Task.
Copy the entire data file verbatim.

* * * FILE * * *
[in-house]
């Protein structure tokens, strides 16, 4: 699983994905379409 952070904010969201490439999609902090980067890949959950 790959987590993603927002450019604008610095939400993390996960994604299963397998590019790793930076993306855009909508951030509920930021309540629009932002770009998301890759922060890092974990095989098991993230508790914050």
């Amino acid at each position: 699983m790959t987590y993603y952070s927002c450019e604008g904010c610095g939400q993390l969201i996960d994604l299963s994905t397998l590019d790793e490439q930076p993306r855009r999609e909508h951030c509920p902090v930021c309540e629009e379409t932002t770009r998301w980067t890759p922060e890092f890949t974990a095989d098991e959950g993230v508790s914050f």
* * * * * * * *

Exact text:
[in-house]
């Protein structure tokens, strides 16, 4: 699983994905379409 952070904010969201490439999609902090980067890949959950 790959987590993603927002450019604008610095939400993390996960994604299963397998590019790793930076993306855009909508951030509920930021309540629009932002770009998301890759922060890092974990095989098991993230508790914050």
């Amino acid at each position: 699983m790959t987590y993603y952070s927002c450019e604008g904010c610095g939400q993390l969201i996960d994604l299963s994905t397998l590019d790793e490439q930076p993306r855009r999609e909508h951030c509920p902090v930021c309540e629009e379409t932002t770009r998301w980067t890759p922060e890092f890949t974990a095989d098991e959950g993230v508790s914050f």